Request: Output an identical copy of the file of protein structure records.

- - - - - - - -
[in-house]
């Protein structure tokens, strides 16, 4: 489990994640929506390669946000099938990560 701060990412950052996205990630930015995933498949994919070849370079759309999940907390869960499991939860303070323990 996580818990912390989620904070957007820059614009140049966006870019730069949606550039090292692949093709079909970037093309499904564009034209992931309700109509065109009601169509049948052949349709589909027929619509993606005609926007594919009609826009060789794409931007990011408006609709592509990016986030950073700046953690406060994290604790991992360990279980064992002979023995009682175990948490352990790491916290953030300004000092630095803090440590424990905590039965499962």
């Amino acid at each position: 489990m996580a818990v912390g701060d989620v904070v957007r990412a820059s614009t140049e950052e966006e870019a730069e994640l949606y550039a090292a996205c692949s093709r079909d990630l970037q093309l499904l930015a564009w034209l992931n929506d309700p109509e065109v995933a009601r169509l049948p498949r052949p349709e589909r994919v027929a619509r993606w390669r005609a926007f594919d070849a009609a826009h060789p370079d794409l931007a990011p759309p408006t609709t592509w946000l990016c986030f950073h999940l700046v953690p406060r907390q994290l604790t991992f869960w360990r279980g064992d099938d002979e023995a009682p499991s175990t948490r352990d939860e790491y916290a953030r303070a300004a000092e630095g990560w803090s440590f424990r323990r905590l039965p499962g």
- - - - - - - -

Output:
[in-house]
């Protein structure tokens, strides 16, 4: 489990994640929506390669946000099938990560 701060990412950052996205990630930015995933498949994919070849370079759309999940907390869960499991939860303070323990 996580818990912390989620904070957007820059614009140049966006870019730069949606550039090292692949093709079909970037093309499904564009034209992931309700109509065109009601169509049948052949349709589909027929619509993606005609926007594919009609826009060789794409931007990011408006609709592509990016986030950073700046953690406060994290604790991992360990279980064992002979023995009682175990948490352990790491916290953030300004000092630095803090440590424990905590039965499962």
């Amino acid at each position: 489990m996580a818990v912390g701060d989620v904070v957007r990412a820059s614009t140049e950052e966006e870019a730069e994640l949606y550039a090292a996205c692949s093709r079909d990630l970037q093309l499904l930015a564009w034209l992931n929506d309700p109509e065109v995933a009601r169509l049948p498949r052949p349709e589909r994919v027929a619509r993606w390669r005609a926007f594919d070849a009609a826009h060789p370079d794409l931007a990011p759309p408006t609709t592509w946000l990016c986030f950073h999940l700046v953690p406060r907390q994290l604790t991992f869960w360990r279980g064992d099938d002979e023995a009682p499991s175990t948490r352990d939860e790491y916290a953030r303070a300004a000092e630095g990560w803090s440590f424990r323990r905590l039965p499962g």